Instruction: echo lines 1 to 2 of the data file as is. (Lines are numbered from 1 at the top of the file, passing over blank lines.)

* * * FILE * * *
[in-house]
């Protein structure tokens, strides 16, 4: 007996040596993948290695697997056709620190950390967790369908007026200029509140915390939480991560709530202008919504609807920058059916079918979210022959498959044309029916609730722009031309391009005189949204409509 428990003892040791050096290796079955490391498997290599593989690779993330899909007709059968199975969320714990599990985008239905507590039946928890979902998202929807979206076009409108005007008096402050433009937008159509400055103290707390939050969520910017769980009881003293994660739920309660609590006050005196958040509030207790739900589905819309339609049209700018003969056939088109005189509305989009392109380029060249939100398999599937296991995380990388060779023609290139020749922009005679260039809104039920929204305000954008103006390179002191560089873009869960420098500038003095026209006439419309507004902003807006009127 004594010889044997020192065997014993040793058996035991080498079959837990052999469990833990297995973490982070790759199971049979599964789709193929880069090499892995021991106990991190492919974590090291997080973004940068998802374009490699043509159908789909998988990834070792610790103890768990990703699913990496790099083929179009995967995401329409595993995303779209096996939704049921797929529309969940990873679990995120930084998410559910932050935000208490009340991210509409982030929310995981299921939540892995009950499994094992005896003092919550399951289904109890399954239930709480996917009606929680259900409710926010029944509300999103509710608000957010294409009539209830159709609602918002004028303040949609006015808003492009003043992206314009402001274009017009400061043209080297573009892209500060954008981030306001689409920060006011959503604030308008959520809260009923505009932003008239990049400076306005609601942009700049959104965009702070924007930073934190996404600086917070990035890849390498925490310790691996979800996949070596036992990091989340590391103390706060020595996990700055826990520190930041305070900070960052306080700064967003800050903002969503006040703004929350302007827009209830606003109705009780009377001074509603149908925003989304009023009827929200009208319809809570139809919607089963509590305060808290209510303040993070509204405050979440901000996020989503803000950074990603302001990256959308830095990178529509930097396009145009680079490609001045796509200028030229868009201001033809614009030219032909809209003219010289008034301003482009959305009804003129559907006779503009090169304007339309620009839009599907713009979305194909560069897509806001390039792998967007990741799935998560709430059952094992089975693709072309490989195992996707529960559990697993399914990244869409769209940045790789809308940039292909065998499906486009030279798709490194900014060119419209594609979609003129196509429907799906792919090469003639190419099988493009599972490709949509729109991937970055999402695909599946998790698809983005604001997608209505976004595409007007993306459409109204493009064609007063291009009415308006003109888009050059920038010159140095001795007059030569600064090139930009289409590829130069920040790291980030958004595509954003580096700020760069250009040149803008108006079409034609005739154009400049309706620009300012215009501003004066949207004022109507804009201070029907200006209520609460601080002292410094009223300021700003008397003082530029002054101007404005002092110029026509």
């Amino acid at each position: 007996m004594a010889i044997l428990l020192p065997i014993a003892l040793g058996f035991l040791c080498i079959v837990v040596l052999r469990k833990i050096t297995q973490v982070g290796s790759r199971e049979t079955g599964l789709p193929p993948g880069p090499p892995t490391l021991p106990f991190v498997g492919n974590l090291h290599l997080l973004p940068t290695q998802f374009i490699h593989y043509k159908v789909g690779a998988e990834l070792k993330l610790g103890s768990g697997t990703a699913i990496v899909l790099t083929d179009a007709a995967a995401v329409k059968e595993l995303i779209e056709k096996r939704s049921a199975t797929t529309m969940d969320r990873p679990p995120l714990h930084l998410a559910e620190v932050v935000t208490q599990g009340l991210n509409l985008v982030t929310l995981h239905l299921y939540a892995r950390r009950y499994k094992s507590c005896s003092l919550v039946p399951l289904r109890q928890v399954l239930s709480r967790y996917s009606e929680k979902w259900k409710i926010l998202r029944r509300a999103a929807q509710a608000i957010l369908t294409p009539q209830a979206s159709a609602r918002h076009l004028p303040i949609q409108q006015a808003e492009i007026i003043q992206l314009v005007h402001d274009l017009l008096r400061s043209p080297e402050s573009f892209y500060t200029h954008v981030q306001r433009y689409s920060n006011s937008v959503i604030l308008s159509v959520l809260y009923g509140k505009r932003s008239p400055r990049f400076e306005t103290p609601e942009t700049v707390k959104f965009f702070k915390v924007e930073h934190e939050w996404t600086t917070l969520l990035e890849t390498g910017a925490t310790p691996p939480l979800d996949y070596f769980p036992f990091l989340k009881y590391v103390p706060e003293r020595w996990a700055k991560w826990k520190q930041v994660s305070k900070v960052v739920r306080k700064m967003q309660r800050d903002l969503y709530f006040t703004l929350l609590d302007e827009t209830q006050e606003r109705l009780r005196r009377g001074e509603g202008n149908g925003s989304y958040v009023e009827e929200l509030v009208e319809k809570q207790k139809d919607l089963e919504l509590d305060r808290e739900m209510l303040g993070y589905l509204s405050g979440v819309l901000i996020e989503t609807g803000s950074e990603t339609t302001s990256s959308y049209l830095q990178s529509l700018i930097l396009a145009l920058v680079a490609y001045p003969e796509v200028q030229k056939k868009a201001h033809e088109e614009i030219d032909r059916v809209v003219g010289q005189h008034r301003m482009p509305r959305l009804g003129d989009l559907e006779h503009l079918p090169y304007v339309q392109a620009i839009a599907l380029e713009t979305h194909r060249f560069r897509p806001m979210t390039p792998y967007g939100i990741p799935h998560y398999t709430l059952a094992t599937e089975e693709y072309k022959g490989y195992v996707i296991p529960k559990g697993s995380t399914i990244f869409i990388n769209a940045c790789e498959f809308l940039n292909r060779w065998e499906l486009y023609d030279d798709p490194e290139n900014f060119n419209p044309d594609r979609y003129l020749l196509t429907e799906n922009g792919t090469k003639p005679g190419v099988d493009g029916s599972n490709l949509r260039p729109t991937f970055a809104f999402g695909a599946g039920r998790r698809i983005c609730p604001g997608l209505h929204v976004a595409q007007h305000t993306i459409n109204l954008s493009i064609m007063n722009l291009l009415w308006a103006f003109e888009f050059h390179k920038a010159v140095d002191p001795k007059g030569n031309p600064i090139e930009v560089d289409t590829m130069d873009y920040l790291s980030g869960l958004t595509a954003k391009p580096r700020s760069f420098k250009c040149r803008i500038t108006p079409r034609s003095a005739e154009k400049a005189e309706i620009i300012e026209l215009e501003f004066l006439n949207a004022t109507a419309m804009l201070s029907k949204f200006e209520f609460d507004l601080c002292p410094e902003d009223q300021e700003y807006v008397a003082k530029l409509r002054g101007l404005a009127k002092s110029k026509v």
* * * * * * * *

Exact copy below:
[in-house]
């Protein structure tokens, strides 16, 4: 007996040596993948290695697997056709620190950390967790369908007026200029509140915390939480991560709530202008919504609807920058059916079918979210022959498959044309029916609730722009031309391009005189949204409509 428990003892040791050096290796079955490391498997290599593989690779993330899909007709059968199975969320714990599990985008239905507590039946928890979902998202929807979206076009409108005007008096402050433009937008159509400055103290707390939050969520910017769980009881003293994660739920309660609590006050005196958040509030207790739900589905819309339609049209700018003969056939088109005189509305989009392109380029060249939100398999599937296991995380990388060779023609290139020749922009005679260039809104039920929204305000954008103006390179002191560089873009869960420098500038003095026209006439419309507004902003807006009127 004594010889044997020192065997014993040793058996035991080498079959837990052999469990833990297995973490982070790759199971049979599964789709193929880069090499892995021991106990991190492919974590090291997080973004940068998802374009490699043509159908789909998988990834070792610790103890768990990703699913990496790099083929179009995967995401329409595993995303779209096996939704049921797929529309969940990873679990995120930084998410559910932050935000208490009340991210509409982030929310995981299921939540892995009950499994094992005896003092919550399951289904109890399954239930709480996917009606929680259900409710926010029944509300999103509710608000957010294409009539209830159709609602918002004028303040949609006015808003492009003043992206314009402001274009017009400061043209080297573009892209500060954008981030306001689409920060006011959503604030308008959520809260009923505009932003008239990049400076306005609601942009700049959104965009702070924007930073934190996404600086917070990035890849390498925490310790691996979800996949070596036992990091989340590391103390706060020595996990700055826990520190930041305070900070960052306080700064967003800050903002969503006040703004929350302007827009209830606003109705009780009377001074509603149908925003989304009023009827929200009208319809809570139809919607089963509590305060808290209510303040993070509204405050979440901000996020989503803000950074990603302001990256959308830095990178529509930097396009145009680079490609001045796509200028030229868009201001033809614009030219032909809209003219010289008034301003482009959305009804003129559907006779503009090169304007339309620009839009599907713009979305194909560069897509806001390039792998967007990741799935998560709430059952094992089975693709072309490989195992996707529960559990697993399914990244869409769209940045790789809308940039292909065998499906486009030279798709490194900014060119419209594609979609003129196509429907799906792919090469003639190419099988493009599972490709949509729109991937970055999402695909599946998790698809983005604001997608209505976004595409007007993306459409109204493009064609007063291009009415308006003109888009050059920038010159140095001795007059030569600064090139930009289409590829130069920040790291980030958004595509954003580096700020760069250009040149803008108006079409034609005739154009400049309706620009300012215009501003004066949207004022109507804009201070029907200006209520609460601080002292410094009223300021700003008397003082530029002054101007404005002092110029026509």